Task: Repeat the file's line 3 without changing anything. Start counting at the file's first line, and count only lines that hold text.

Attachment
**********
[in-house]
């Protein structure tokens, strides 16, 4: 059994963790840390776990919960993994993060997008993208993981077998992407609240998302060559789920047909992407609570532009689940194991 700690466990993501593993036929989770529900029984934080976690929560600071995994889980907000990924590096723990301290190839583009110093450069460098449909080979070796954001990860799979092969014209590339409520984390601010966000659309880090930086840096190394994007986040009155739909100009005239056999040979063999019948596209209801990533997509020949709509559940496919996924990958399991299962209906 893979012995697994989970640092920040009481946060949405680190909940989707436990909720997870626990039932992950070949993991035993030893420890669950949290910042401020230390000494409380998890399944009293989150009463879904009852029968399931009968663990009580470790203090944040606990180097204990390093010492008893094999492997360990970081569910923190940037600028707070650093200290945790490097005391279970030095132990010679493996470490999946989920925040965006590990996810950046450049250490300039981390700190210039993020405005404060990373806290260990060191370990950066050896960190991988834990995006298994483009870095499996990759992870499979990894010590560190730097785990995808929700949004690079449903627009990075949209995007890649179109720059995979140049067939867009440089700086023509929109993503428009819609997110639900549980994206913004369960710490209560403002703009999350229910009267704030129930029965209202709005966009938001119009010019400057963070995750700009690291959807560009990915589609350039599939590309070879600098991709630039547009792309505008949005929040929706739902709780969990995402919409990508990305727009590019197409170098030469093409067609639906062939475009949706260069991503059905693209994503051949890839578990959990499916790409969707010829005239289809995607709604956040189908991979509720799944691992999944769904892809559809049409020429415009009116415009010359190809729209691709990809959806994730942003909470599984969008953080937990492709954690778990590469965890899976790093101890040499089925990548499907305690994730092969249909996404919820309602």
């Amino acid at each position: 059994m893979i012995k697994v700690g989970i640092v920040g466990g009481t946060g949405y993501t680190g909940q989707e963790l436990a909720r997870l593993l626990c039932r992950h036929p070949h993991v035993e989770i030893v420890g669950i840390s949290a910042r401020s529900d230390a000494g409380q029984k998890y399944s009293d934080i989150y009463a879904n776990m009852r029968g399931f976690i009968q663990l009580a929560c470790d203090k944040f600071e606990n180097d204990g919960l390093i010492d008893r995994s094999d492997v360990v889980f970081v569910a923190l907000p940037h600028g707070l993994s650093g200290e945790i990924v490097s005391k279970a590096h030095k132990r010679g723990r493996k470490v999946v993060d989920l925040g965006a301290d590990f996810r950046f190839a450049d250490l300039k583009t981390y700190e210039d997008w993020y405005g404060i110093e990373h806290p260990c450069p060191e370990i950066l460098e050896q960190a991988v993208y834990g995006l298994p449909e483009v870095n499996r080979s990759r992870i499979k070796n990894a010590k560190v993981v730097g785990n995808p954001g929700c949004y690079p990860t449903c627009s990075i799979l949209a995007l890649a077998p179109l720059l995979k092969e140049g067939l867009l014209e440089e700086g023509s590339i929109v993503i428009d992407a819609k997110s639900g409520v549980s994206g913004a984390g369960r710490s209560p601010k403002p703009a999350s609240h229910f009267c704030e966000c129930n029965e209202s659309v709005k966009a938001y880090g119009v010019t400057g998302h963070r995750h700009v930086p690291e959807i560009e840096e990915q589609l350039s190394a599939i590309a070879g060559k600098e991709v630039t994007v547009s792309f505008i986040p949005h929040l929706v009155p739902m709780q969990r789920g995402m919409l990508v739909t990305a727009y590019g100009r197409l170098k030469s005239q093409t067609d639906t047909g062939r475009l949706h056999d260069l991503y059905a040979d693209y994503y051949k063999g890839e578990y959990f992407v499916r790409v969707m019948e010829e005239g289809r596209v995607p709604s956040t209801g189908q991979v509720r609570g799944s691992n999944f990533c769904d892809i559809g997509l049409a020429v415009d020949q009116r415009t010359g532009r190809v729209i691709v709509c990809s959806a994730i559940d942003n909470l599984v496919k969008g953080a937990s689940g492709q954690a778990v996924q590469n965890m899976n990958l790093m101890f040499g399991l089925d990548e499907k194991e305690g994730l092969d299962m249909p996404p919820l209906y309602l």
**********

């Amino acid at each position: 059994m893979i012995k697994v700690g989970i640092v920040g466990g009481t946060g949405y993501t680190g909940q989707e963790l436990a909720r997870l593993l626990c039932r992950h036929p070949h993991v035993e989770i030893v420890g669950i840390s949290a910042r401020s529900d230390a000494g409380q029984k998890y399944s009293d934080i989150y009463a879904n776990m009852r029968g399931f976690i009968q663990l009580a929560c470790d203090k944040f600071e606990n180097d204990g919960l390093i010492d008893r995994s094999d492997v360990v889980f970081v569910a923190l907000p940037h600028g707070l993994s650093g200290e945790i990924v490097s005391k279970a590096h030095k132990r010679g723990r493996k470490v999946v993060d989920l925040g965006a301290d590990f996810r950046f190839a450049d250490l300039k583009t981390y700190e210039d997008w993020y405005g404060i110093e990373h806290p260990c450069p060191e370990i950066l460098e050896q960190a991988v993208y834990g995006l298994p449909e483009v870095n499996r080979s990759r992870i499979k070796n990894a010590k560190v993981v730097g785990n995808p954001g929700c949004y690079p990860t449903c627009s990075i799979l949209a995007l890649a077998p179109l720059l995979k092969e140049g067939l867009l014209e440089e700086g023509s590339i929109v993503i428009d992407a819609k997110s639900g409520v549980s994206g913004a984390g369960r710490s209560p601010k403002p703009a999350s609240h229910f009267c704030e966000c129930n029965e209202s659309v709005k966009a938001y880090g119009v010019t400057g998302h963070r995750h700009v930086p690291e959807i560009e840096e990915q589609l350039s190394a599939i590309a070879g060559k600098e991709v630039t994007v547009s792309f505008i986040p949005h929040l929706v009155p739902m709780q969990r789920g995402m919409l990508v739909t990305a727009y590019g100009r197409l170098k030469s005239q093409t067609d639906t047909g062939r475009l949706h056999d260069l991503y059905a040979d693209y994503y051949k063999g890839e578990y959990f992407v499916r790409v969707m019948e010829e005239g289809r596209v995607p709604s956040t209801g189908q991979v509720r609570g799944s691992n999944f990533c769904d892809i559809g997509l049409a020429v415009d020949q009116r415009t010359g532009r190809v729209i691709v709509c990809s959806a994730i559940d942003n909470l599984v496919k969008g953080a937990s689940g492709q954690a778990v996924q590469n965890m899976n990958l790093m101890f040499g399991l089925d990548e499907k194991e305690g994730l092969d299962m249909p996404p919820l209906y309602l």